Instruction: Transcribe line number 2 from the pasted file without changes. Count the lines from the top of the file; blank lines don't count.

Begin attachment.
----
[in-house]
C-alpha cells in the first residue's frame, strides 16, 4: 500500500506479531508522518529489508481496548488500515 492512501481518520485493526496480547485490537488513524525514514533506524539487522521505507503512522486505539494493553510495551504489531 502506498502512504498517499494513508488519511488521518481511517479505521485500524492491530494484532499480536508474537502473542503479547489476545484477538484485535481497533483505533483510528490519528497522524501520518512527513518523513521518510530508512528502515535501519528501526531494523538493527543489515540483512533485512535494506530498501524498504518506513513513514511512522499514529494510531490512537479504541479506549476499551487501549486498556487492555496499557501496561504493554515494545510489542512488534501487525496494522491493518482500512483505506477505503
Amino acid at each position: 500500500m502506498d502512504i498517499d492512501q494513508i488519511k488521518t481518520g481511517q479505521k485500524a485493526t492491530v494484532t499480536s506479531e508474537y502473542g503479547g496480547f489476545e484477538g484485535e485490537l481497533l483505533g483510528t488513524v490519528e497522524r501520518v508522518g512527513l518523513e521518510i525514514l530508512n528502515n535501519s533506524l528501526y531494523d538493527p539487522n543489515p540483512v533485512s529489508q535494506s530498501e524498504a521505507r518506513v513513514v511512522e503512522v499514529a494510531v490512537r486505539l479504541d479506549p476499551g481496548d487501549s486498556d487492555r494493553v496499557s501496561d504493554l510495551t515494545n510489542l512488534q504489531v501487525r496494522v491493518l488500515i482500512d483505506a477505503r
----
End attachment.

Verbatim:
C-alpha cells in the first residue's frame, strides 16, 4: 500500500506479531508522518529489508481496548488500515 492512501481518520485493526496480547485490537488513524525514514533506524539487522521505507503512522486505539494493553510495551504489531 502506498502512504498517499494513508488519511488521518481511517479505521485500524492491530494484532499480536508474537502473542503479547489476545484477538484485535481497533483505533483510528490519528497522524501520518512527513518523513521518510530508512528502515535501519528501526531494523538493527543489515540483512533485512535494506530498501524498504518506513513513514511512522499514529494510531490512537479504541479506549476499551487501549486498556487492555496499557501496561504493554515494545510489542512488534501487525496494522491493518482500512483505506477505503